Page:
The stunning, shaped clouds of gas in the Orion Nebula make it beautiful, but also make it difficult to see inside of. This image of the Orion Nebula was captured by the Hubble Telescope. Image: NASA, ESA, M. Robberto (STScI/ESA) and The Hubble Space Telescope Orion Treasury Project Team

The Orion Nebula is an object of great astronomical beauty, but that beauty is what makes it hard to see into. Those clouds of gas that look so ephemeral and beautiful do weird things to light. GREAT allowed astronomers to look inside the Orion Nebula with increased clarity and to observe in detail the newly-formed star Theta1 Orionis C (01 Ori C).

What they found is that the stellar wind from 01 Ori C is carving a bubble around itself, essentially blowing all the gas away from itself, preventing any new stars from forming.

“Astronomers use GREAT like a police officer uses a radar gun.”

Alexander Tielens, Leiden Observatory, senior scientist on the paper.

“The wind is responsible for blowing an enormous bubble around the central stars,” explained Pabst. “It disrupts the natal cloud and prevents the birth of new stars.”

Because SOFIA does its science from altitude, it flies above 99% of the water vapour in Earth’s atmosphere. That, combined with the sensitivity of the GREAT instrument, makes it a powerful fool for peering at 01 Ori C. The team behind the paper combined GREAT data with data from the Herschel and Spitzer space observatories to get their results.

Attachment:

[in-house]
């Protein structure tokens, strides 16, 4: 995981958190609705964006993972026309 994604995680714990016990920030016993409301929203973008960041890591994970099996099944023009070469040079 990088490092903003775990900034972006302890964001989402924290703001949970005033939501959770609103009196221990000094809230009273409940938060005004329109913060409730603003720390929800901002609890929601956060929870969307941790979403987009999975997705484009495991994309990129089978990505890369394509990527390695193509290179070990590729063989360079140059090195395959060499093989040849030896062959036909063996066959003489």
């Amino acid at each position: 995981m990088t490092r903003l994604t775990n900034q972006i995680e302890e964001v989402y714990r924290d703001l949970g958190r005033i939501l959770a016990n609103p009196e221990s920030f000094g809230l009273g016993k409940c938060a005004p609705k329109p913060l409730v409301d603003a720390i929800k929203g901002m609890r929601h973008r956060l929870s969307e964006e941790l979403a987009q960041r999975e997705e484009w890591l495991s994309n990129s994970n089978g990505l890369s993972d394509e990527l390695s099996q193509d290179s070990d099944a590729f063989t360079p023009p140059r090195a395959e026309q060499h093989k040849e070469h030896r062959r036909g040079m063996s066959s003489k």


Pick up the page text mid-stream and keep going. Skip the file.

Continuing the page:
They were able to determine the velocity of the gas creating the bubble and to track its growth and origin. “Astronomers use GREAT like a police officer uses a radar gun,” explained Alexander Tielens, an astronomer at Leiden Observatory and a senior scientist on the paper. “The radar bounces off your car, and the signal tells the officer if you’re speeding.”

This graphic from the study helps explain the findings. 01 Ori C is a member of the Trapezium Cluster. The black arrows represent the fast stellar wind expelled from the star. The yellow represents the plasma bubble, which is gas swept up by the stellar wind and creating what they call the Veil bubble, in red. Note that the bubble is not expanding in all directions equally. The blue OMC-1 area is dense gas in side the Orion Molecular Core, too dense to be shaped by the stellar wind from the young star. Image Credit: Pabst et. al., 2019.

The process is called “stellar feedback” because of the way the bubble interacts with the gas around it. As the image above shows, the wind (black arrows) leaves the star in all directions. But when it hits the dense OMC-1 region, on the right of the image, there is pushback from other young stars, labelled BN/KL in the graphic. This creates the vertical column of red-grey arrows, which represents the combined bubbles from 01 Ori C’s and the BN/KL bubbles.